Global time variations of hydrological signals from GRACE satellite gravimetry
Successfully launched in 2002 mid-March, the goal of the Gravity Recovery And Climate Experiment (GRACE) satellite mission is to measure the spatio-temporal variations of the gravity field of the Earth to high accuracy (~1 cm in terms of geoid height) and a spatial resolution of ~200-300 km, for a nominal period of 5 yr. The unprecedented precision of the GRACE mission will enable us to detect tiny time variations of the gravity field related to global redistributions of water and air mass inside fluid envelops at the surface of the Earth. In this paper, we present a new approach based on linear inverse methods to separate the different contributions of the main surface fluid reservoirs (oceans, atmosphere, total continental water storage including snow, soil wetness, ground water and ice caps) from monthly synthetic GRACE geoids. The synthetic geoids were computed from outputs of global models of different climatic fields. Because of the non-uniqueness of the classical inverse problems in gravimetry, independent information was added before inverting the synthetic geoids. Geoid solutions associated with each fluid contribution were then converted into water-equivalent thickness maps. Validation of the continental water storage solutions was performed by comparing total soil water estimates [soil moisture (SM) plus groundwater] with predictions of a global hydrological model in 71 different drainage basins of the world. Analysis of the a posteriori errors of the solutions suggests that the inversion method developed in this study allows recovering monthly water mass changes with a cm precision.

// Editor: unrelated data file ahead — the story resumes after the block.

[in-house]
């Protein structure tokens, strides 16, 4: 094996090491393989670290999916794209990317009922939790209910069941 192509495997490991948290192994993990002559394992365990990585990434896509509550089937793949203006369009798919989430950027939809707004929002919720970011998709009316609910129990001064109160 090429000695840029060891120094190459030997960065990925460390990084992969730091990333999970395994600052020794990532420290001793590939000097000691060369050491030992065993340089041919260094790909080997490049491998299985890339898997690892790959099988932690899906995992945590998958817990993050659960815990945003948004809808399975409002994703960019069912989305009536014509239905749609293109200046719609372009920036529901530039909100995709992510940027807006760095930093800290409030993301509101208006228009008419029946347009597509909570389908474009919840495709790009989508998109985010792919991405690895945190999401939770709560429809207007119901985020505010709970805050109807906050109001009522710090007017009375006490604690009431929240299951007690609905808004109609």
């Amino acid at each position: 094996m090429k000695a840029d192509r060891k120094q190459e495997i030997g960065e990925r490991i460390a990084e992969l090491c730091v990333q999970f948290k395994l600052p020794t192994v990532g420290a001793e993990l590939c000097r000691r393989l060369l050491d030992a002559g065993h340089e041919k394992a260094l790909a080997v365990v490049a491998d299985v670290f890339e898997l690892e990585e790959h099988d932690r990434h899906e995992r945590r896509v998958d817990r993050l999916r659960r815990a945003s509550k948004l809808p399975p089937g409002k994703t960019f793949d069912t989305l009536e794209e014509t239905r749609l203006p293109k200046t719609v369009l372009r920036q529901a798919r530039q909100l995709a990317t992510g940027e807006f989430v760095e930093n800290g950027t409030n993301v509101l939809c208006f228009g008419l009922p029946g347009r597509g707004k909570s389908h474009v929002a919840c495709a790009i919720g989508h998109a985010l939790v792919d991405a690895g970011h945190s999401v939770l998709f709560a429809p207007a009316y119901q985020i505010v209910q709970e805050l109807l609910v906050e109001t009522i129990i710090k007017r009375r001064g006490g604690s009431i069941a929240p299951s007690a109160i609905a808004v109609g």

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Geophysical Journal International
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